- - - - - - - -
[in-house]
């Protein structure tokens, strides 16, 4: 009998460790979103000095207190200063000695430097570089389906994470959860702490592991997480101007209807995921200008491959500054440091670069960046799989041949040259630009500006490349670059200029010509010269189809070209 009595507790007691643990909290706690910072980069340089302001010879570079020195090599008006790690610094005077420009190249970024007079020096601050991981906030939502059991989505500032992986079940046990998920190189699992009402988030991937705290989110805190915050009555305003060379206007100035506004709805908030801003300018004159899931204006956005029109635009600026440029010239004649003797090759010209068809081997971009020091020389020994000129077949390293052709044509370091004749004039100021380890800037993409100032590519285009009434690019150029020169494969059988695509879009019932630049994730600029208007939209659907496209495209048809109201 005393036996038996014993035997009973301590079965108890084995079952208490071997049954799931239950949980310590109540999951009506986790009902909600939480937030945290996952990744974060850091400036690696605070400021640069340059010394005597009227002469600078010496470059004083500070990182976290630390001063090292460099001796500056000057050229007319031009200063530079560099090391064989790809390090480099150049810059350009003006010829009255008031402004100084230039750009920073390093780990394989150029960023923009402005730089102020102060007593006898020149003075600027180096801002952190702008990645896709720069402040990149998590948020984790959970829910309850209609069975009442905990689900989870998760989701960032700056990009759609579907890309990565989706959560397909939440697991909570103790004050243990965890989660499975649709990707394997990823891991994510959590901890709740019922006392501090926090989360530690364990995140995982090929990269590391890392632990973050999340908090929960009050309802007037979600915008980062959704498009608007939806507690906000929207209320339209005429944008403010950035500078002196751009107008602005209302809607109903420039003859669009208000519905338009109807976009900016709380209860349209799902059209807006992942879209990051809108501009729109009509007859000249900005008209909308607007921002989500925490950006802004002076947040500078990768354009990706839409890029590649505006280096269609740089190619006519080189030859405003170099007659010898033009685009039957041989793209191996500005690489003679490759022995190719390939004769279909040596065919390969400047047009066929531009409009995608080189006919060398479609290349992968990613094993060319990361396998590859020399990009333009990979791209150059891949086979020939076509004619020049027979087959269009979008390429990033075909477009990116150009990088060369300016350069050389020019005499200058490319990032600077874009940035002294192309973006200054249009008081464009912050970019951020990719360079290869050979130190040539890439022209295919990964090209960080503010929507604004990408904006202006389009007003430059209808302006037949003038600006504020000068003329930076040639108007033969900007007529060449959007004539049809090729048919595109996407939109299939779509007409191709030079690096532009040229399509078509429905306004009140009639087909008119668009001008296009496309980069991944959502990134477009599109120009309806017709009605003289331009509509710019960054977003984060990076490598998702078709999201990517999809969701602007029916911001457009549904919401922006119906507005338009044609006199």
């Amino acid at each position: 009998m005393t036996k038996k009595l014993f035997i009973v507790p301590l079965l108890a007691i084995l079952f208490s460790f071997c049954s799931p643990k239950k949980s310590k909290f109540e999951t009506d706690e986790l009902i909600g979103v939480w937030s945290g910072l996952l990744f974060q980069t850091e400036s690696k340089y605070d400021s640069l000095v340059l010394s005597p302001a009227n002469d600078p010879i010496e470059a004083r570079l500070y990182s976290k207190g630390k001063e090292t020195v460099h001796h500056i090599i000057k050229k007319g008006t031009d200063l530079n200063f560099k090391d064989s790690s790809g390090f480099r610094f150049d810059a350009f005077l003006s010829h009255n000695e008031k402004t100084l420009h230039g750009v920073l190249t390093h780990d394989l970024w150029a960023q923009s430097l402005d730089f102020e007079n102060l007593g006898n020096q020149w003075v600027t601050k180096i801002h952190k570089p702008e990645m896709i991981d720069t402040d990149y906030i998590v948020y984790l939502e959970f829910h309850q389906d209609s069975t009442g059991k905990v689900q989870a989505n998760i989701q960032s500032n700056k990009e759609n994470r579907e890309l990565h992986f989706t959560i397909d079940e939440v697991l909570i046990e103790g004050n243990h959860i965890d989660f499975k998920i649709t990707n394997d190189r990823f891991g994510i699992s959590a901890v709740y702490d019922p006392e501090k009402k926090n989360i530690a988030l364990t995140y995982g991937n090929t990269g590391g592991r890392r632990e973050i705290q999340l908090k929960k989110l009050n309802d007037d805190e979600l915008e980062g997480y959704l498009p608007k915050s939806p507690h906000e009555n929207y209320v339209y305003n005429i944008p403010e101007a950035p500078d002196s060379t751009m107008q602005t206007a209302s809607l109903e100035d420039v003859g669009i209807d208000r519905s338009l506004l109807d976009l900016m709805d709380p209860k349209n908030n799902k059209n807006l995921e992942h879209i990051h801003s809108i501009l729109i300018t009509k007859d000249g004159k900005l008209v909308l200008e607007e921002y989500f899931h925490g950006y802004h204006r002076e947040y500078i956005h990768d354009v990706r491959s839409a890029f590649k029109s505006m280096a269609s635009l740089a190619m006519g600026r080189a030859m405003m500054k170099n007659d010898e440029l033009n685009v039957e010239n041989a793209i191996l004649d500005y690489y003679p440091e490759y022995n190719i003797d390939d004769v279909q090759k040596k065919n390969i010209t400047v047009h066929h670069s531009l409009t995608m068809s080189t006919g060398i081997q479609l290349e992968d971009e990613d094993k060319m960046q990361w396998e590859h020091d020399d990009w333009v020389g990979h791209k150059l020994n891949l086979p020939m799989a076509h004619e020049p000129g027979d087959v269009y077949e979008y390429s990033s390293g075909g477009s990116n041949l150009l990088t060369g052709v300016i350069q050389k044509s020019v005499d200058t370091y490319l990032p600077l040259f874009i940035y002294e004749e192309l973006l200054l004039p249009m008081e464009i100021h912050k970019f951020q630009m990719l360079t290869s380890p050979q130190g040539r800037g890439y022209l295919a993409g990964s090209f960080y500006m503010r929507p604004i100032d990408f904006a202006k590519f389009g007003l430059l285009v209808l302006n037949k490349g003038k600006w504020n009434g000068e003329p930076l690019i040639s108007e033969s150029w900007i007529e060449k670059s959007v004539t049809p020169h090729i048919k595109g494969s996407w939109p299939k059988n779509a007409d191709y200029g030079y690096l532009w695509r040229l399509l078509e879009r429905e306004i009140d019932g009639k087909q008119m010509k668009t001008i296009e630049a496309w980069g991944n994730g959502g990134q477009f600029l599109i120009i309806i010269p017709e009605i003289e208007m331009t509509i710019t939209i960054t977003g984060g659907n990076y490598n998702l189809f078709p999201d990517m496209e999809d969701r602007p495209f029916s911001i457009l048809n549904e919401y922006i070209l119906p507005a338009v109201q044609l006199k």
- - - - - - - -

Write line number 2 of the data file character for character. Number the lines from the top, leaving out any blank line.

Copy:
């Protein structure tokens, strides 16, 4: 009998460790979103000095207190200063000695430097570089389906994470959860702490592991997480101007209807995921200008491959500054440091670069960046799989041949040259630009500006490349670059200029010509010269189809070209 009595507790007691643990909290706690910072980069340089302001010879570079020195090599008006790690610094005077420009190249970024007079020096601050991981906030939502059991989505500032992986079940046990998920190189699992009402988030991937705290989110805190915050009555305003060379206007100035506004709805908030801003300018004159899931204006956005029109635009600026440029010239004649003797090759010209068809081997971009020091020389020994000129077949390293052709044509370091004749004039100021380890800037993409100032590519285009009434690019150029020169494969059988695509879009019932630049994730600029208007939209659907496209495209048809109201 005393036996038996014993035997009973301590079965108890084995079952208490071997049954799931239950949980310590109540999951009506986790009902909600939480937030945290996952990744974060850091400036690696605070400021640069340059010394005597009227002469600078010496470059004083500070990182976290630390001063090292460099001796500056000057050229007319031009200063530079560099090391064989790809390090480099150049810059350009003006010829009255008031402004100084230039750009920073390093780990394989150029960023923009402005730089102020102060007593006898020149003075600027180096801002952190702008990645896709720069402040990149998590948020984790959970829910309850209609069975009442905990689900989870998760989701960032700056990009759609579907890309990565989706959560397909939440697991909570103790004050243990965890989660499975649709990707394997990823891991994510959590901890709740019922006392501090926090989360530690364990995140995982090929990269590391890392632990973050999340908090929960009050309802007037979600915008980062959704498009608007939806507690906000929207209320339209005429944008403010950035500078002196751009107008602005209302809607109903420039003859669009208000519905338009109807976009900016709380209860349209799902059209807006992942879209990051809108501009729109009509007859000249900005008209909308607007921002989500925490950006802004002076947040500078990768354009990706839409890029590649505006280096269609740089190619006519080189030859405003170099007659010898033009685009039957041989793209191996500005690489003679490759022995190719390939004769279909040596065919390969400047047009066929531009409009995608080189006919060398479609290349992968990613094993060319990361396998590859020399990009333009990979791209150059891949086979020939076509004619020049027979087959269009979008390429990033075909477009990116150009990088060369300016350069050389020019005499200058490319990032600077874009940035002294192309973006200054249009008081464009912050970019951020990719360079290869050979130190040539890439022209295919990964090209960080503010929507604004990408904006202006389009007003430059209808302006037949003038600006504020000068003329930076040639108007033969900007007529060449959007004539049809090729048919595109996407939109299939779509007409191709030079690096532009040229399509078509429905306004009140009639087909008119668009001008296009496309980069991944959502990134477009599109120009309806017709009605003289331009509509710019960054977003984060990076490598998702078709999201990517999809969701602007029916911001457009549904919401922006119906507005338009044609006199």